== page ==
Among the first orders of business at the Local Finance Board’s (LFB) meetings is the consideration of complaints filed against local government officials for alleged violations of the Local Government Ethics Law (LGEL). While the Board keeps minutes of the portions of its meetings where LGEL complaints are discussed, it has not posted them on the Board’s website. Rather, the Board posts transcripts of the other parts of its meetings on-line and requires the public to submit Open Public Records Act (OPRA) requests for the portions of the minutes that record the LGEL complaint discussions.
In a February 26, 2018 letter, however, LFB Chairman Timothy J. Cunningham promised that the Board will soon begin posting the minutes of the ethics portions on the Board’s website.
Cunningham’s letter was in response to my December 22, 2017 correspondence that requested on-line posting of the ethics minutes and for the Board to discontinue obscuring case docket numbers in those minutes. On the latter point, the Board’s practice is to not refer to an ethics case by its case number but by another number that prevents the public from knowing which case is being discussed.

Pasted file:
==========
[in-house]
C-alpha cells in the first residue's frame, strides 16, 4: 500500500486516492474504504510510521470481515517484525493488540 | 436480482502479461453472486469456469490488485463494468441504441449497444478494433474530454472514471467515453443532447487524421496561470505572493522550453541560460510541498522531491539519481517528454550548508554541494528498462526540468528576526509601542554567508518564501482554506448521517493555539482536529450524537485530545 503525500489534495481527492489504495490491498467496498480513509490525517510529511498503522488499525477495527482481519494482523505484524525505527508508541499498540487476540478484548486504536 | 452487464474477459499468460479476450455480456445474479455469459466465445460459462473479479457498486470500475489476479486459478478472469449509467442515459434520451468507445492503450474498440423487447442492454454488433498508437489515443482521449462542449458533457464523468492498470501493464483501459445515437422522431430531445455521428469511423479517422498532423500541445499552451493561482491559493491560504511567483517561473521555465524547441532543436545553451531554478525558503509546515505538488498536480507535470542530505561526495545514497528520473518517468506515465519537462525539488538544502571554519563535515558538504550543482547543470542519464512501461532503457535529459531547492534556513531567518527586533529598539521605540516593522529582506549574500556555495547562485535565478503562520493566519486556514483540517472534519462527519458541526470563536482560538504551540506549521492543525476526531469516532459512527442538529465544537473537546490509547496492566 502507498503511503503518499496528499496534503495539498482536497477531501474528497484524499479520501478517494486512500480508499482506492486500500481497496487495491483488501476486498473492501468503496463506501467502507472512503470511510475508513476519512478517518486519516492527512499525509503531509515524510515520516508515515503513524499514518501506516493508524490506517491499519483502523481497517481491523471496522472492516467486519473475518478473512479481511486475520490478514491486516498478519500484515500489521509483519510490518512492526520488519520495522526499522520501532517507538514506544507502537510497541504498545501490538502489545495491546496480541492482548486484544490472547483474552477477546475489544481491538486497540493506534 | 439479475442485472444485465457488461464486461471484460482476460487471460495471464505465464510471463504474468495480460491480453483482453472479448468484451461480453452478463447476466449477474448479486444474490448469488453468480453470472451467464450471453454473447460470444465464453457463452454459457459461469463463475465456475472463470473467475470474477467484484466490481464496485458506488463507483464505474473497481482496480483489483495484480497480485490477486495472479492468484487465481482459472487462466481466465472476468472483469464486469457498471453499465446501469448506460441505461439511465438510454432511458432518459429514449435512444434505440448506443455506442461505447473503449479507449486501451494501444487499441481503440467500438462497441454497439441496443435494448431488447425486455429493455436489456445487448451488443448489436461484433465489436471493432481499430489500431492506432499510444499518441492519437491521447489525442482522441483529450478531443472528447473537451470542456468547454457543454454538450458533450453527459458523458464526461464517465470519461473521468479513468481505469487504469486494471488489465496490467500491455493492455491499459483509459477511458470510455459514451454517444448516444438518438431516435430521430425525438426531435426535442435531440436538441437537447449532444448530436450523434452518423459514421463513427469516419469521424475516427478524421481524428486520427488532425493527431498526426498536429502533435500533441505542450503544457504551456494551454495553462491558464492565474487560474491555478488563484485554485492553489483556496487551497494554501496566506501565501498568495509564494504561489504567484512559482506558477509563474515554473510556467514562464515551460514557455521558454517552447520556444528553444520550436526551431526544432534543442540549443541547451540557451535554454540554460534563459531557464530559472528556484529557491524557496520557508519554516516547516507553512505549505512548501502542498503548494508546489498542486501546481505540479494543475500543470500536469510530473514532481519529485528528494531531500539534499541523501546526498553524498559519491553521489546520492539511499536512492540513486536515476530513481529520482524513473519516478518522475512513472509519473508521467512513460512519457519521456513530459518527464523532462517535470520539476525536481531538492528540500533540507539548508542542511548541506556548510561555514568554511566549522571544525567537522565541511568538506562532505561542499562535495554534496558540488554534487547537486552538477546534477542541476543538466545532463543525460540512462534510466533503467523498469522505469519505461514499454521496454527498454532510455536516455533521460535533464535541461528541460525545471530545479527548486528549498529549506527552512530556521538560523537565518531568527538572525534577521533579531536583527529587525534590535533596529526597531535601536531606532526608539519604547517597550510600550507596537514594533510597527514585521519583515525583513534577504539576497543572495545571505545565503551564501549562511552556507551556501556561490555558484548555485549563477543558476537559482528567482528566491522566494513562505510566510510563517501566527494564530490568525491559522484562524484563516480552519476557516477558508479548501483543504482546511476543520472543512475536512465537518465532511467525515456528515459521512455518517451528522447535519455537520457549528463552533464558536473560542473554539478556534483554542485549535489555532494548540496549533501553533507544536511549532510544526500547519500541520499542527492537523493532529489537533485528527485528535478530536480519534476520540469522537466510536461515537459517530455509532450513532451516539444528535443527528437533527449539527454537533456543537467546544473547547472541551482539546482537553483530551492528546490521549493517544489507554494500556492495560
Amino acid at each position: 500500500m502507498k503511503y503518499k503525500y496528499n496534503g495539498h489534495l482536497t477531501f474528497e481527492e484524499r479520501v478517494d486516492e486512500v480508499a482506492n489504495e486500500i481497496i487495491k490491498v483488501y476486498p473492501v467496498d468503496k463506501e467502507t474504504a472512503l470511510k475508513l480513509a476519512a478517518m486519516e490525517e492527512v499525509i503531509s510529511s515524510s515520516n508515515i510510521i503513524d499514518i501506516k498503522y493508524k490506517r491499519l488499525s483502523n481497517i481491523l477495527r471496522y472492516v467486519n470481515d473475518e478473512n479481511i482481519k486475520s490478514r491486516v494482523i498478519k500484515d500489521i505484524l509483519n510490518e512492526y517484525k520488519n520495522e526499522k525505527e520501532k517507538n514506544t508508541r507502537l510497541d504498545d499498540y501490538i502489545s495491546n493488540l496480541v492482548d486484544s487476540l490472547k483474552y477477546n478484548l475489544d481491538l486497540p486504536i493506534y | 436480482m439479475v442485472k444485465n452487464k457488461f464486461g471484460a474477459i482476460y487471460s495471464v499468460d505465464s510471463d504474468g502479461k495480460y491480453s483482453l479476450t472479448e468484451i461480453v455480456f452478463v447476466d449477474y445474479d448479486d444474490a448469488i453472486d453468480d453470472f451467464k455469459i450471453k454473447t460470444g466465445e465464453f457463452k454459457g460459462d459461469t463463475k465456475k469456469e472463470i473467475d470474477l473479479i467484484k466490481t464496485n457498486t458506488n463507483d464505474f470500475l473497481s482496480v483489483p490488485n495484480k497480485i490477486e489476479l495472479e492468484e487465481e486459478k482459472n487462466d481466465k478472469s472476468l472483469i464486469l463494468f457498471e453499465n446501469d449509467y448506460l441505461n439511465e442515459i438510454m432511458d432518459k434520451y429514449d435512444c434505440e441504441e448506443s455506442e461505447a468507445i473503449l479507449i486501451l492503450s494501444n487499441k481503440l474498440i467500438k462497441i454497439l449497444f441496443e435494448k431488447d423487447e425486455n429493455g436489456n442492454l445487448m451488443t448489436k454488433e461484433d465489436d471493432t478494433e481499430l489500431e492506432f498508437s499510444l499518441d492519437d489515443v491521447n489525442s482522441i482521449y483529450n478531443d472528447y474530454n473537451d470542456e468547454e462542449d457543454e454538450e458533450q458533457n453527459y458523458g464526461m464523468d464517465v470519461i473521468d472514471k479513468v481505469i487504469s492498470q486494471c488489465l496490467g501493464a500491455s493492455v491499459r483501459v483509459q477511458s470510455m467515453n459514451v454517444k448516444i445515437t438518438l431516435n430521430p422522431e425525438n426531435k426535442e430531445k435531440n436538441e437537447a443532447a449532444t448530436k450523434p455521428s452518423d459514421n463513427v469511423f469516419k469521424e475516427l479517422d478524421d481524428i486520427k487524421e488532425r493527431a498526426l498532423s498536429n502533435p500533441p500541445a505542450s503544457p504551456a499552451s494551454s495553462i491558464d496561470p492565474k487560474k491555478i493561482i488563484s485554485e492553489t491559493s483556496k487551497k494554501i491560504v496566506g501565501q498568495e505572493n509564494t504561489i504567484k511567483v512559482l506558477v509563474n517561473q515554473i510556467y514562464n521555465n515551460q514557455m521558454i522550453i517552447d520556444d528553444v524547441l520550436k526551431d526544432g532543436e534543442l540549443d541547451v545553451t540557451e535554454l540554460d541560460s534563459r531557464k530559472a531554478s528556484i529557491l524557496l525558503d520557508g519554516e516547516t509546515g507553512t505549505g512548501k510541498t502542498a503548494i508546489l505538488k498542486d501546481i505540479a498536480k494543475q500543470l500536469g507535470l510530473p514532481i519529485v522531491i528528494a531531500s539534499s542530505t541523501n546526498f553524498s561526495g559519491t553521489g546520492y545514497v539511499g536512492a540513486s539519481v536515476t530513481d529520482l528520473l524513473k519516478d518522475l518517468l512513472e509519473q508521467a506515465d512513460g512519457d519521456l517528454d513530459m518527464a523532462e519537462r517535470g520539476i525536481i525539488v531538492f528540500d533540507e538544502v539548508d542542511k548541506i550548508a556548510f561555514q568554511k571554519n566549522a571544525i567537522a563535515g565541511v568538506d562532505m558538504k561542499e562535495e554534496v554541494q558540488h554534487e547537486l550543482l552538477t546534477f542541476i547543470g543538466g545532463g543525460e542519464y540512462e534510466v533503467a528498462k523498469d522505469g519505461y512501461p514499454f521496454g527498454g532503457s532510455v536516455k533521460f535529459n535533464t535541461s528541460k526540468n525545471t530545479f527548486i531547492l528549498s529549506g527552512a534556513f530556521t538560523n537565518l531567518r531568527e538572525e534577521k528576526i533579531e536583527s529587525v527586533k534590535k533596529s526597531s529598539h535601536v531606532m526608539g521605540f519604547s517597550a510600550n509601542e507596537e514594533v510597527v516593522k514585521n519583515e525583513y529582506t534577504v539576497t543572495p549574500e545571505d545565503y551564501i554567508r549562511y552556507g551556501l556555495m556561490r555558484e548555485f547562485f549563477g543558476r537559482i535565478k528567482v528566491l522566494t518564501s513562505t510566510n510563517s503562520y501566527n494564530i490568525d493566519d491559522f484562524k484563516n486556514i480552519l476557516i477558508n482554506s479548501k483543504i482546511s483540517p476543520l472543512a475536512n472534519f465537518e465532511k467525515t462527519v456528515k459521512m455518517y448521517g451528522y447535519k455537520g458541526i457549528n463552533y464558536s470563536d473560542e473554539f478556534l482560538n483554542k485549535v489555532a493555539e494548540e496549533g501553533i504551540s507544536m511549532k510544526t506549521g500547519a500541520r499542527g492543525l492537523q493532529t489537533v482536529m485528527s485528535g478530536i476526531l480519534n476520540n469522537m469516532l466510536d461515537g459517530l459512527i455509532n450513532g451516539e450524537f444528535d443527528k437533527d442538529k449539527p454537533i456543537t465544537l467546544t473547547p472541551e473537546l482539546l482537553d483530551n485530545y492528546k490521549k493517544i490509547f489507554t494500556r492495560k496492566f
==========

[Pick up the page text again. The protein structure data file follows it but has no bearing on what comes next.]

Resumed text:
For example, the LFB discussed at its September 13, 2017 meeting an ethics case brought against former Ridgewood Mayor Paul Aronsohn and Manager Roberta Sonenfeld, LFB Complaint No. 16-009. But, the minutes of that meeting did not refer to “LFB Complaint No. 16-009” but to another number (in this case, III.A.7). I argued that the use of the separate number made it impossible for the public to know which case was being discussed.
In his response, Cunningham defended the minutes’ use of a different numbering system as being necessary to keep the Board from “violating its confidentiality obligations.” The LFB has historically assigned paramount importance to the confidentiality interests of accused local officials and very little importance to the public’s right to know which officials are being investigated. In its rejection of New Jersey Foundation for Open Government’s 2015 request for earlier disclosure of the identity of public officials under LGEL investigations, the Board wrote that “[d]isclosure of unverified information . . . may impact a [government official’s] standing in the community or employment with a public agency.” Thus, ethics matters are kept completely confidential until a determination is made and ethics investigations often take years to complete.